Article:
The encapsulation issue may not be quite as you perceive it, although the issue is still under investigation and the exact mechanism is not entirely known. One theory suggests that benign tumors become encapsulated because they push against the surrounding tissues and form a fibrous tissue coat around themselves. It may not be that the tumor actively creates this coat to hold itself together, it may simply be a result of that particular tumor type and its behavior. The metastatic tumor is more invasive and moves into surrounding tissues rather than just pushing them away, thus there is no encapsulation. The characteristics that differentiate a benign tumor from a metastatic one may result in the presence or absence of a coat, but this encapsulation may not define or mediate the tumor’s behavior. Researching this topic is made even more difficult by the plethora of papers that use encapsulation of drug/agent delivery systems for the treatment of caner, it’s difficult to sift through all the paper to find what one is interested in. Again implementation of destructive therapies like radiation and whether such treatment disrupts some natural defenses the body had set up is a judgment call made by the physicians/radiation therapists and is weighed against the benefits experienced by use of these therapies in the past. There will obviously be some collateral damage and the body will hopefully recover following the treatments, it’s really a cost-benefit type of issue.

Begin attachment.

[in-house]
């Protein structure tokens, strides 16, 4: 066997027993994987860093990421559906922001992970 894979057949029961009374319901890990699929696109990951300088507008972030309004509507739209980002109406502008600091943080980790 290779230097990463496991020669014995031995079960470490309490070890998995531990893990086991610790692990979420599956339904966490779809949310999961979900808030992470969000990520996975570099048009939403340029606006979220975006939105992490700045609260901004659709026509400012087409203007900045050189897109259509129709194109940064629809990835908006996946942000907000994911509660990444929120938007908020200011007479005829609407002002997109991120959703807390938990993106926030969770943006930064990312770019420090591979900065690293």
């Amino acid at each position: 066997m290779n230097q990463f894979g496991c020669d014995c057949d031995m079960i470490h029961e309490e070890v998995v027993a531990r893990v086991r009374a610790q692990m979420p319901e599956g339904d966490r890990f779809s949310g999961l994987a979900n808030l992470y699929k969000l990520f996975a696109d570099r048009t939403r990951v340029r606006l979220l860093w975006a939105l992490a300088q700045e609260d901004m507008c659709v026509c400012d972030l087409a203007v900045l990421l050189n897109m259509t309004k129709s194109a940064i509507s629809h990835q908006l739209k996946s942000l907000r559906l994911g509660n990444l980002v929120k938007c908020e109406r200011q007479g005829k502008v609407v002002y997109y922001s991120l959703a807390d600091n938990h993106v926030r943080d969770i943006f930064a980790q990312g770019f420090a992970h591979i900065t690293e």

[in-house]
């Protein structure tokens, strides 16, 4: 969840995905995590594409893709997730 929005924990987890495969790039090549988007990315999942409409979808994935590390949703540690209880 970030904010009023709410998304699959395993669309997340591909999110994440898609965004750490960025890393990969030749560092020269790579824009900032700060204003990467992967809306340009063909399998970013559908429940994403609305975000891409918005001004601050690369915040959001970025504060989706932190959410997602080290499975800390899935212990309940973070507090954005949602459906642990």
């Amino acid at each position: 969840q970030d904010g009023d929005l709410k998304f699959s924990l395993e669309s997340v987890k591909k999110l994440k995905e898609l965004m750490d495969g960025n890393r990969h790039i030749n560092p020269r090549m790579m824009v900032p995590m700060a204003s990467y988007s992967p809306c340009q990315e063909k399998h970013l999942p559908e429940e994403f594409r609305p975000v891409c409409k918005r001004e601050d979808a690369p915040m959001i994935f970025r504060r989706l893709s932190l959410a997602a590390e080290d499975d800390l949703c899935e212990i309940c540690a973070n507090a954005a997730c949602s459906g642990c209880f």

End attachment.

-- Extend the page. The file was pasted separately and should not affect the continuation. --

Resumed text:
While your questions are logical and reasonable, one might also say they are obvious (not to suggest that therefore they are also any less meaningful). This leads me to believe that they have already been addressed by physicians who deal with these matters and they are of minimal concern. Again, these are my thoughts and I do not claim to be an expert in these realms. Please if you continue to be troubled by them, seek to discuss them with those who are immediately concerned with your fathers care . Best of luck to you, your family and your father.